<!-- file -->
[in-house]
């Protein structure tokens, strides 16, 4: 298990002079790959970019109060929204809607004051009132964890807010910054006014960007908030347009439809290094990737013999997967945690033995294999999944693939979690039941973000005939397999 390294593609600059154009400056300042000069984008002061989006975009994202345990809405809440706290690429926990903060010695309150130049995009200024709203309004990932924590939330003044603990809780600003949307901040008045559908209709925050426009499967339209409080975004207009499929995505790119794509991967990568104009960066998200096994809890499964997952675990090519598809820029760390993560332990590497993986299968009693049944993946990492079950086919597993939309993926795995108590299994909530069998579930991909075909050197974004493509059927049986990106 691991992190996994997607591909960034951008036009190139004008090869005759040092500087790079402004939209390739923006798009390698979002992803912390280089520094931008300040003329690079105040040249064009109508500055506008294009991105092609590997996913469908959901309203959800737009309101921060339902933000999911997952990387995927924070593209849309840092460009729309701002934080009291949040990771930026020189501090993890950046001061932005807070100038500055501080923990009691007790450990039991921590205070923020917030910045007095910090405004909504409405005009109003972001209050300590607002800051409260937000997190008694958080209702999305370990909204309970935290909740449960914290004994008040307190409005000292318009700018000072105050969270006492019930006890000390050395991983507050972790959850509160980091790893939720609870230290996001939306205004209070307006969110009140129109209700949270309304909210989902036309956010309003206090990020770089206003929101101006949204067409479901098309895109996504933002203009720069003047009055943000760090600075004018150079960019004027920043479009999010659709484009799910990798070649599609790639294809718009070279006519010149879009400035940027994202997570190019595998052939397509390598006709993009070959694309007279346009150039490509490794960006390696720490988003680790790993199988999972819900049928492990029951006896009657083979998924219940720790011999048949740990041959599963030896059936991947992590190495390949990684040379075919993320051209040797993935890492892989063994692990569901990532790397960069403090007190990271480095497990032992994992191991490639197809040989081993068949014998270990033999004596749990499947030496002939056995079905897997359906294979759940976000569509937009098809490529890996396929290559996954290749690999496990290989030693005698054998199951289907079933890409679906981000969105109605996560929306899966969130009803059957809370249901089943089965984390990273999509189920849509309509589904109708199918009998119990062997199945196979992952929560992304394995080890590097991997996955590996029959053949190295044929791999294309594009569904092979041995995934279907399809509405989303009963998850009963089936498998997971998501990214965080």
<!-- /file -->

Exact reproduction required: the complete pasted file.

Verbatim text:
[in-house]
């Protein structure tokens, strides 16, 4: 298990002079790959970019109060929204809607004051009132964890807010910054006014960007908030347009439809290094990737013999997967945690033995294999999944693939979690039941973000005939397999 390294593609600059154009400056300042000069984008002061989006975009994202345990809405809440706290690429926990903060010695309150130049995009200024709203309004990932924590939330003044603990809780600003949307901040008045559908209709925050426009499967339209409080975004207009499929995505790119794509991967990568104009960066998200096994809890499964997952675990090519598809820029760390993560332990590497993986299968009693049944993946990492079950086919597993939309993926795995108590299994909530069998579930991909075909050197974004493509059927049986990106 691991992190996994997607591909960034951008036009190139004008090869005759040092500087790079402004939209390739923006798009390698979002992803912390280089520094931008300040003329690079105040040249064009109508500055506008294009991105092609590997996913469908959901309203959800737009309101921060339902933000999911997952990387995927924070593209849309840092460009729309701002934080009291949040990771930026020189501090993890950046001061932005807070100038500055501080923990009691007790450990039991921590205070923020917030910045007095910090405004909504409405005009109003972001209050300590607002800051409260937000997190008694958080209702999305370990909204309970935290909740449960914290004994008040307190409005000292318009700018000072105050969270006492019930006890000390050395991983507050972790959850509160980091790893939720609870230290996001939306205004209070307006969110009140129109209700949270309304909210989902036309956010309003206090990020770089206003929101101006949204067409479901098309895109996504933002203009720069003047009055943000760090600075004018150079960019004027920043479009999010659709484009799910990798070649599609790639294809718009070279006519010149879009400035940027994202997570190019595998052939397509390598006709993009070959694309007279346009150039490509490794960006390696720490988003680790790993199988999972819900049928492990029951006896009657083979998924219940720790011999048949740990041959599963030896059936991947992590190495390949990684040379075919993320051209040797993935890492892989063994692990569901990532790397960069403090007190990271480095497990032992994992191991490639197809040989081993068949014998270990033999004596749990499947030496002939056995079905897997359906294979759940976000569509937009098809490529890996396929290559996954290749690999496990290989030693005698054998199951289907079933890409679906981000969105109605996560929306899966969130009803059957809370249901089943089965984390990273999509189920849509309509589904109708199918009998119990062997199945196979992952929560992304394995080890590097991997996955590996029959053949190295044929791999294309594009569904092979041995995934279907399809509405989303009963998850009963089936498998997971998501990214965080």